Managed to make a crazy-self-imposed deadline last week and decided to treat myself to a little Vintage Harlequin reading to soothe my overwrought brain. Sara, AKA Harlequin Junkie leant me two of hers. Love’s Tangled Web by Mary Lyons and A Question of Pride by Michelle Reid. Both of these authors are sort of Harl-of-Famers, so I pretty much knew what I as in for. The cover of Mary Lyons was far more appealing…a brick country house in the background, a dark and stormy hero clutching a desperately…wanting heroine. The other cover had a pregnant woman in pale blue overalls who looked like some dude was offering to help carry her groceries. So yeah, I went with Mary Lyons.
Look, there’s always a premise, we have to weave these silly webs to paint these silly characters into these silly corners so then we can watch them squirm and writhe and suffer and then, SIGH, find true love. So I am totally okay with all sorts of preposterous premises. But. There are certain weird moments when I am no longer okay with the preposterousness. If the hero is engaged to your sister…and you are not twins…and you can put a wig on and pretend to be the older sister…and he doesn’t pick up on it…and then actually marries you in a ceremony that you believe to be a fake-rehearsal until your sister comes back the next day. And then—GASP…NO!—it’s a real wedding and a real husband and your douchebag father has already spent all the money the fake-real-husband already gave him as a modern dowry bailout type of thing? Then I am losing it. Because, yes, the fake-real-husband knew it was you all the time…you silly git. He loved you all the time. But he could never tell you because…because…oh no reason. I wanted to shake this book and rattle its bones and say there is so much good in you! Stop trying to be so full of MAYHEM and INSANITY! Why couldn’t they just meet in the same way? Look, her father was a financially irresponsible fool, let’s go with that. Get that rich, rescue-the-family-home-and-marry-me-in-the-bargain plot to kick it off, then get him all controlling and bad-ass in bed, dragging her down to Sardinia or wherever. Also, look, as Annie Hall would say, “He totally opened her up sexually.” (Cue Wallace Shawn).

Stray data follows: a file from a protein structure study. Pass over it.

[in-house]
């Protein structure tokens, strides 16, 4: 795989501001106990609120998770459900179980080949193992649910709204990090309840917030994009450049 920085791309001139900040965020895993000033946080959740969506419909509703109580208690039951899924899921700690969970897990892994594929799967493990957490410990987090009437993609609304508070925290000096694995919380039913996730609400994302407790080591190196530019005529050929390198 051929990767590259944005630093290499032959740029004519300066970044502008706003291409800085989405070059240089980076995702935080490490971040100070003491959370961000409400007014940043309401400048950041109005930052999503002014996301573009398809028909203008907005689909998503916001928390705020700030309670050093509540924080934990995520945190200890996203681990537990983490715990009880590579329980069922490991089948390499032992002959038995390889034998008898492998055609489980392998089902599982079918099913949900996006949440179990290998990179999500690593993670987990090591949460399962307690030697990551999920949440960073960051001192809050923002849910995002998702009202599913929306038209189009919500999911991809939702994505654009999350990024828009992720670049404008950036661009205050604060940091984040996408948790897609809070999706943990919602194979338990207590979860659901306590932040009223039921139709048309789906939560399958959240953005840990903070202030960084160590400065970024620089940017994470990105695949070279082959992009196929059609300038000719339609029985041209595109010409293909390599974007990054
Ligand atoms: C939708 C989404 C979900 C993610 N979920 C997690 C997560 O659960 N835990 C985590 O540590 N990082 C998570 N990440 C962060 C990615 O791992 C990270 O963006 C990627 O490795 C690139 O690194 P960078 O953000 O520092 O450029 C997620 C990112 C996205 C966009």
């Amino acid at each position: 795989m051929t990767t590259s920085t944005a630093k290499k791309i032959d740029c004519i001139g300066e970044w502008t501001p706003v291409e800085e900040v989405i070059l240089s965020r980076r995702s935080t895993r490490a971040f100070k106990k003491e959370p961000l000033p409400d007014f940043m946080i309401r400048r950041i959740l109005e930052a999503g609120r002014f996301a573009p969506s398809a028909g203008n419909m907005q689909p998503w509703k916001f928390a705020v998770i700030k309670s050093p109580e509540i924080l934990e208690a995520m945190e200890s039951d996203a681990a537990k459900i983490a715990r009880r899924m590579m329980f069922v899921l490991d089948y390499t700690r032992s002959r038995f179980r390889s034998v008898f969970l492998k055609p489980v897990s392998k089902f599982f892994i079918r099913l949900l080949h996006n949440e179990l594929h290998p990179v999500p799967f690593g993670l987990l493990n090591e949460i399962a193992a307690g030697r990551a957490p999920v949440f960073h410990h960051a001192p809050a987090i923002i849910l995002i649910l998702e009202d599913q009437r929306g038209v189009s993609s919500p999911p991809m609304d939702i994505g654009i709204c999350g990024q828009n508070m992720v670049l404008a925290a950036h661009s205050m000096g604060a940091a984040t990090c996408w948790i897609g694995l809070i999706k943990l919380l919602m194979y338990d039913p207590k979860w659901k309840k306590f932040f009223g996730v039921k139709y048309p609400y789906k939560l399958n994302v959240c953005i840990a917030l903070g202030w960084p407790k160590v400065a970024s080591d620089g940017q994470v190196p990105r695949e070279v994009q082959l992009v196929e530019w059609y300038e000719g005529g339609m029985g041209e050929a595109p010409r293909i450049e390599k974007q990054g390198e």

So, despite all that, I am supremely forgiving when it comes to this stuff. I am here to be forgiving. I am not here to be snarky and petty and nit-picky. I have a soon-to-be 13-year-old daughter for that. When it comes to romance novels, I want to give in! And I did. I loved the part in Sardinia. And I thought of a whole separate blog about how Sardinia and Corsica (and basically anywhere where the sun shines) were weather-porn for the original British reader. Because seriously, I lived there and after a while the weather actually hurts. After one particularly cruel stretch of gray in the late 90s I remember betting houses like Ladbrokes offering odds on when the sun would next shine. That is the meaning of “wanting”….when you haven’t seen the sun shine in 87 days, you feel it…deep in your…core…or wherever. Anyway, that was all thanks to Mary Lyons—and that pushy, non-communicative alpha-hero—that I thought of all that. And I am grateful for all that.
Michelle Reid, on the other hand, gave it to me straight. She forgot to take her birth control pills. We’ve all been there. I buy it. I was hook-line-and-sinker with the no-strings-attached secretary-boss love affair and then how the heroine shot-that-all-seven-ways-to-Sunday-when-I-got-pregnant-but-look-I’m-havin’-your-baby-so-let’s-just-move-the-plot-along. Which she did. Beautifully. A wonderful secondary plot with the mother. A vicious, angry, seriously malicious hero who just BEGGED for redemption in the most delicious way. It was just all A BIT OF ALL RIGHT! And I didn’t care that forgetting to take her pill made her TSTL or that him almost smacking her across the face was…not okay. It just didn’t matter because there was emotional honesty and tidbits of really beautiful oh-god-I-love-him-so-much-and-will-he-ever-love-me-as-much-as-I-love-him vibrating realness that just made that all fine with me.
Does any of that make sense? Maybe. Maybe not. But there you have it. That’s what happens to me when I read a vintage Harl. I FEEL. And I like it.